As I walked out of the bathroom’s floodlight and into the darkness, I switched on my headlamp in order to see better. The stream of light illuminated thousands of tiny particles in the air floating around like snow caught up in wind. It was smoke. The smoke was so thick the air had a three-dimensional vibe to it.
Not only was breathing in this unhealthy air a problem, but I was there to see sweeping vistas and blue skies, not a gray haze. Hazardous air quality and low visibility are what the National Weather Service called it. “Hopefully, it will move out by the morning,” I thought.
I began planning for my trip to Crater Lake National Park in March with my trip scheduled for the first week of September. I knew the risk of going in wildfire season. A wildfire could potentially cancel my plans.
The 2021 fire season was bad, really bad. Around July I began to keep tabs on the news coming out of California. And then mid-July the Dixie Fire began to burn. It would eventually become the largest single wildfire in California’s history.
I still had a month and a half before my planned trip, so I hoped I’d be OK. But the Dixie Fire was extremely close to my second leg of the planned trip – Lassen Volcanic National Park. I was really looking forward to the volcano exploration trip. But as the Dixie Fire crept into the park boundaries, I knew I was going to need to have a backup plan.
The National Park Service tells us often on social media to “plan like a park ranger.” And having a backup plan is part of planning like a park ranger. My backup plan was to visit Redwood National and State Parks. Don’t get me wrong, I have been wanting to go to the redwoods for quite a while. But I really was looking forward to Lassen Volcanic National Park.
As the time inched closer to the start of the trip, I watched the Dixie Fire like a hawk. That is until I saw on the map that the fire had spread into the campground where I had reservations.
And then my obsession became the air quality. Crater Lake is famous for its blue waters. But without the bright blue sky and sun to illuminate the water, it’s just gray. Also, the overlooks for Crater Lake are much higher than the lake itself. So poor air quality can obscure the view.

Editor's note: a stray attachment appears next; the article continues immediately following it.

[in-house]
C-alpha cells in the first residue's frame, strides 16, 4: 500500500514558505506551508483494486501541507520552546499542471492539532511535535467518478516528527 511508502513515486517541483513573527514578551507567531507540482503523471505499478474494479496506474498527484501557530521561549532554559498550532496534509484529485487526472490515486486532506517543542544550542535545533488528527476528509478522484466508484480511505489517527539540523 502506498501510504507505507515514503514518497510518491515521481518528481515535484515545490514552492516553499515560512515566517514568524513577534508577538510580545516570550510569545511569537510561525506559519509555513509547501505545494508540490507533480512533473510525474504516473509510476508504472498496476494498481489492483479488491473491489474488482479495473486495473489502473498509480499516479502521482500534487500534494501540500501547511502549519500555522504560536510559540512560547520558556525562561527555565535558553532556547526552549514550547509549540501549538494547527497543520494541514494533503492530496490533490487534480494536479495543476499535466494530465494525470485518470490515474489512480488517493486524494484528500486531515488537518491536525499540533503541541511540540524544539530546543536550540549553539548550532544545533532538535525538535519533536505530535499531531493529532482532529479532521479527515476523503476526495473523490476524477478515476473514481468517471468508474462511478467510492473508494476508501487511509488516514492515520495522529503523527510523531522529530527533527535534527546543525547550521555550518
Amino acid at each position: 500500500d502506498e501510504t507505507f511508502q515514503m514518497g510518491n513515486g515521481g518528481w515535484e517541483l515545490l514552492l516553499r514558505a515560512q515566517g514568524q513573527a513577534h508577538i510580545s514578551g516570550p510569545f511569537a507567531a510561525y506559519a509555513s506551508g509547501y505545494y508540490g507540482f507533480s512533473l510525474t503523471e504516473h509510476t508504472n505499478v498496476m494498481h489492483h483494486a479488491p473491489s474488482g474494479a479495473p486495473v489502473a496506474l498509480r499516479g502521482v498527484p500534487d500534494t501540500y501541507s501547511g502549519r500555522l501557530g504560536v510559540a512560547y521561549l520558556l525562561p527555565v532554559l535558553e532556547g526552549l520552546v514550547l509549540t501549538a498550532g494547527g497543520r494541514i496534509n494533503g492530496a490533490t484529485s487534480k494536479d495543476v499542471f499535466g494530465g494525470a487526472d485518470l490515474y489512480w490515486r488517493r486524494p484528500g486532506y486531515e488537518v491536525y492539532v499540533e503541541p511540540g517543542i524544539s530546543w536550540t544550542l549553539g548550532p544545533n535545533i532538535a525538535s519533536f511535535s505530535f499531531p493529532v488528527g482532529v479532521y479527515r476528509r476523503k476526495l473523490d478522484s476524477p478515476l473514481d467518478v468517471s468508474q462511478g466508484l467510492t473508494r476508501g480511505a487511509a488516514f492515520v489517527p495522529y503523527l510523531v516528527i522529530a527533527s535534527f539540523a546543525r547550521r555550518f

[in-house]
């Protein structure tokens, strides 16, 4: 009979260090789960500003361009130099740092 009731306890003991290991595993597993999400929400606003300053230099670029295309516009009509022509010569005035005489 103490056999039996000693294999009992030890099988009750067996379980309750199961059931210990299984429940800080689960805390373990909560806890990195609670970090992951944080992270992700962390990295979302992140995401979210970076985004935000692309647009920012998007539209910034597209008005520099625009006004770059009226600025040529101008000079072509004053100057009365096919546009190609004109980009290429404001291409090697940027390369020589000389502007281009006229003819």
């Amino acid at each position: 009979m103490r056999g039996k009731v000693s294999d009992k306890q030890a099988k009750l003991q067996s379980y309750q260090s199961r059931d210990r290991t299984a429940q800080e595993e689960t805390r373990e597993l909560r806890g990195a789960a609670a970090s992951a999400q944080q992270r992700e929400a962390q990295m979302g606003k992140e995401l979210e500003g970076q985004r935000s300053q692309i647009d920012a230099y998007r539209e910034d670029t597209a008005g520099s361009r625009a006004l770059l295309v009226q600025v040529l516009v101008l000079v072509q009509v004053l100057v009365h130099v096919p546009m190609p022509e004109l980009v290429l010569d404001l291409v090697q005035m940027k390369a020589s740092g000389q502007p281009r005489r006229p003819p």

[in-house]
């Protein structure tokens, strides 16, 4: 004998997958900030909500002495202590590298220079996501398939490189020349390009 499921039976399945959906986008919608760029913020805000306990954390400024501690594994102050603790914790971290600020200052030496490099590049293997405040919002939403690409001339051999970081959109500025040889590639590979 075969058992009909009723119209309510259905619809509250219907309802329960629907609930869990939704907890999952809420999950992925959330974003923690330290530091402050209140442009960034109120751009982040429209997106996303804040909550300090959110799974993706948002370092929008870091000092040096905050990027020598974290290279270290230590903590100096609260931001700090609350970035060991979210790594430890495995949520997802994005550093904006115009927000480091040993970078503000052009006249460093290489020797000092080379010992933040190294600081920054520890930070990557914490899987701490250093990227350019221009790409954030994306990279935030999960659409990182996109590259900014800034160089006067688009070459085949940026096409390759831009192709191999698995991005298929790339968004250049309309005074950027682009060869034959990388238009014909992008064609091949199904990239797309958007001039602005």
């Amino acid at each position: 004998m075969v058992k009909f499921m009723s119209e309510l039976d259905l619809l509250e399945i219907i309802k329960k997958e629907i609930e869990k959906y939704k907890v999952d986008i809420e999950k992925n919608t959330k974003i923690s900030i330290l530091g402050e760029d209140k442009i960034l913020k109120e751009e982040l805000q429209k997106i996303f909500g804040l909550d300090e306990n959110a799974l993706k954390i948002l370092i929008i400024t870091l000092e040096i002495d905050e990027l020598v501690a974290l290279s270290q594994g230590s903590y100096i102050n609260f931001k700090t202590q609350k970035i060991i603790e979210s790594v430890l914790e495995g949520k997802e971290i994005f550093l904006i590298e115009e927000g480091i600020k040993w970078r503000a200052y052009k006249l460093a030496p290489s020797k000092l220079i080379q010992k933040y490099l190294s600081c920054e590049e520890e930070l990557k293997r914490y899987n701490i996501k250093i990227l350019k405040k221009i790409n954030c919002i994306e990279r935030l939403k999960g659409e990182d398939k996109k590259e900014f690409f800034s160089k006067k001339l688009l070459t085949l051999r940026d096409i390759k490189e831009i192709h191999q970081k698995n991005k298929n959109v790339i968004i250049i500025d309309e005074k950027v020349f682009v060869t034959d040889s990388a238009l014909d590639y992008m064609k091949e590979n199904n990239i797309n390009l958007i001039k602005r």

I thought about changing my plans, but the problem is that smoke pollution is determined by the wind. So if I switched from Carter Lake to another park nearby, the wind might have shifted before I could have gotten there leaving Crater Lake clear and the new destination socked in. Redwood National and State Park is on the coast and has the advantage of wind pushing away from the sea. The smoke was close to the redwoods, but it seemed to be staying away.
Two days before I left for my trip, a coworker asked me if I had canceled my Crater Lake portion. I told him that I hadn’t. “Isn’t it going to be smoky?” he asked. “It’s going to be smoky,” I answered.
It made me think about the plethora of memes showing expectation versus reality. We really need to plan for reality. Leave No Trace Principle 1 tells us to plan ahead and prepare.
Even we do a lot of planning and preparing, there are times when we are still going to be let down. For example, all the research and planning, I did for Yosemite National Park did not prepare me for the urban feel I think the park has.
My training as a Leave No Trace Trainer helped me prepare for the reality that was what I experienced at Crater Lake National Park. In planning ahead and preparing, I knew to research everything about the park and my destination. I also knew to familiarize myself with the weather and the risk it may cause. This planning helped me mentally prepare for the possibility that I may not be able to see Crater Lake, even from the rim.
After I walked back to my campsite from the bathroom that first night at the park, I prayed for at least one clear day. The next morning I awoke before the sunrise and found a great place to watch it over the lake.
As the sun rose, I could see a film of smoke hanging in the air, but at least I could see the lake. However, by early afternoon smoke completely filled the air, leaving no visibility of the lake.
I awoke before the sunrise again the next morning, but this time the smoke was thick and still lingering around. Thankful for a few hours of visibility during my trip, I packed up and moved on to the redwoods.
My trip could have been really disappointing. But learning to plan and prepare well helped me enjoy what I did have.